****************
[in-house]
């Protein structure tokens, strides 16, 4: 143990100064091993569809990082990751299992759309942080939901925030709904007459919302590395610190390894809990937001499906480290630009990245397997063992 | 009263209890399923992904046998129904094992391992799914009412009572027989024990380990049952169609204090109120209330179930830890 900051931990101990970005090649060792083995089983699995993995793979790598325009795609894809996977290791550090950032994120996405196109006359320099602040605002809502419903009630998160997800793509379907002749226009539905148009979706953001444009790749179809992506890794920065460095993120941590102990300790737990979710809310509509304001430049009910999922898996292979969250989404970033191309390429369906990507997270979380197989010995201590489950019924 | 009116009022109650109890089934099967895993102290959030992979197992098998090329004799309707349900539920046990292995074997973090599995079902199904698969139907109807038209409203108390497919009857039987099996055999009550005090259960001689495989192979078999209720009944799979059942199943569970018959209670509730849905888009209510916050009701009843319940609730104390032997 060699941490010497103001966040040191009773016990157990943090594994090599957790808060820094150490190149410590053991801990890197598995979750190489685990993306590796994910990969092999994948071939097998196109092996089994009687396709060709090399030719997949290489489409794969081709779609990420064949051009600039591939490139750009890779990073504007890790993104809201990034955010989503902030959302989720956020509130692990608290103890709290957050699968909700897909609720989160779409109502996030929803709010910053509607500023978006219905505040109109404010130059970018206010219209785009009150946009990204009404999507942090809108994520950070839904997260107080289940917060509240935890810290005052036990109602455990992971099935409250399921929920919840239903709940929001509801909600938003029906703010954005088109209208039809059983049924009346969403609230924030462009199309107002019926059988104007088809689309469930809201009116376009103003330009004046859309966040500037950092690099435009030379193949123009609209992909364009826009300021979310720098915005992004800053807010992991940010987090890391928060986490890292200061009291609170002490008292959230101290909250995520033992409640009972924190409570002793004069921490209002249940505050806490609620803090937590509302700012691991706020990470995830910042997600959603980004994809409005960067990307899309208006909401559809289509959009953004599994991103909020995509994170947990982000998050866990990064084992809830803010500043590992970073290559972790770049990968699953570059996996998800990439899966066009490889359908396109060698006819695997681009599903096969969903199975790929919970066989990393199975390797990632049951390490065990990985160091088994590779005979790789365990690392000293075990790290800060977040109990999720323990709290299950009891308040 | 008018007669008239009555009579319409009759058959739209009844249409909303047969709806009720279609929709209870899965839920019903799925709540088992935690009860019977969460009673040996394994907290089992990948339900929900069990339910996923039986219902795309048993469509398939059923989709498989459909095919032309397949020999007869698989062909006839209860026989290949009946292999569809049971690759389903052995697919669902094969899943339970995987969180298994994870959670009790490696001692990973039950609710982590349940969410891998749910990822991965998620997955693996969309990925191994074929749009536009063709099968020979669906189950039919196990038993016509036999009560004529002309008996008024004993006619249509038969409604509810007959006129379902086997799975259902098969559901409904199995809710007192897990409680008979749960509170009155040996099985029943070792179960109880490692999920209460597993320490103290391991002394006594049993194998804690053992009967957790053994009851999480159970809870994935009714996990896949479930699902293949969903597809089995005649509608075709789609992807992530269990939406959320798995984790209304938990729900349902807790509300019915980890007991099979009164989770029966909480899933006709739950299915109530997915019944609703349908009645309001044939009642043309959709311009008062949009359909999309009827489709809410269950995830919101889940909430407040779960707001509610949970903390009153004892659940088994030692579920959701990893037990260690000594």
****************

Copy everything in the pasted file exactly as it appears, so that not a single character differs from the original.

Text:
[in-house]
């Protein structure tokens, strides 16, 4: 143990100064091993569809990082990751299992759309942080939901925030709904007459919302590395610190390894809990937001499906480290630009990245397997063992 | 009263209890399923992904046998129904094992391992799914009412009572027989024990380990049952169609204090109120209330179930830890 900051931990101990970005090649060792083995089983699995993995793979790598325009795609894809996977290791550090950032994120996405196109006359320099602040605002809502419903009630998160997800793509379907002749226009539905148009979706953001444009790749179809992506890794920065460095993120941590102990300790737990979710809310509509304001430049009910999922898996292979969250989404970033191309390429369906990507997270979380197989010995201590489950019924 | 009116009022109650109890089934099967895993102290959030992979197992098998090329004799309707349900539920046990292995074997973090599995079902199904698969139907109807038209409203108390497919009857039987099996055999009550005090259960001689495989192979078999209720009944799979059942199943569970018959209670509730849905888009209510916050009701009843319940609730104390032997 060699941490010497103001966040040191009773016990157990943090594994090599957790808060820094150490190149410590053991801990890197598995979750190489685990993306590796994910990969092999994948071939097998196109092996089994009687396709060709090399030719997949290489489409794969081709779609990420064949051009600039591939490139750009890779990073504007890790993104809201990034955010989503902030959302989720956020509130692990608290103890709290957050699968909700897909609720989160779409109502996030929803709010910053509607500023978006219905505040109109404010130059970018206010219209785009009150946009990204009404999507942090809108994520950070839904997260107080289940917060509240935890810290005052036990109602455990992971099935409250399921929920919840239903709940929001509801909600938003029906703010954005088109209208039809059983049924009346969403609230924030462009199309107002019926059988104007088809689309469930809201009116376009103003330009004046859309966040500037950092690099435009030379193949123009609209992909364009826009300021979310720098915005992004800053807010992991940010987090890391928060986490890292200061009291609170002490008292959230101290909250995520033992409640009972924190409570002793004069921490209002249940505050806490609620803090937590509302700012691991706020990470995830910042997600959603980004994809409005960067990307899309208006909401559809289509959009953004599994991103909020995509994170947990982000998050866990990064084992809830803010500043590992970073290559972790770049990968699953570059996996998800990439899966066009490889359908396109060698006819695997681009599903096969969903199975790929919970066989990393199975390797990632049951390490065990990985160091088994590779005979790789365990690392000293075990790290800060977040109990999720323990709290299950009891308040 | 008018007669008239009555009579319409009759058959739209009844249409909303047969709806009720279609929709209870899965839920019903799925709540088992935690009860019977969460009673040996394994907290089992990948339900929900069990339910996923039986219902795309048993469509398939059923989709498989459909095919032309397949020999007869698989062909006839209860026989290949009946292999569809049971690759389903052995697919669902094969899943339970995987969180298994994870959670009790490696001692990973039950609710982590349940969410891998749910990822991965998620997955693996969309990925191994074929749009536009063709099968020979669906189950039919196990038993016509036999009560004529002309008996008024004993006619249509038969409604509810007959006129379902086997799975259902098969559901409904199995809710007192897990409680008979749960509170009155040996099985029943070792179960109880490692999920209460597993320490103290391991002394006594049993194998804690053992009967957790053994009851999480159970809870994935009714996990896949479930699902293949969903597809089995005649509608075709789609992807992530269990939406959320798995984790209304938990729900349902807790509300019915980890007991099979009164989770029966909480899933006709739950299915109530997915019944609703349908009645309001044939009642043309959709311009008062949009359909999309009827489709809410269950995830919101889940909430407040779960707001509610949970903390009153004892659940088994030692579920959701990893037990260690000594």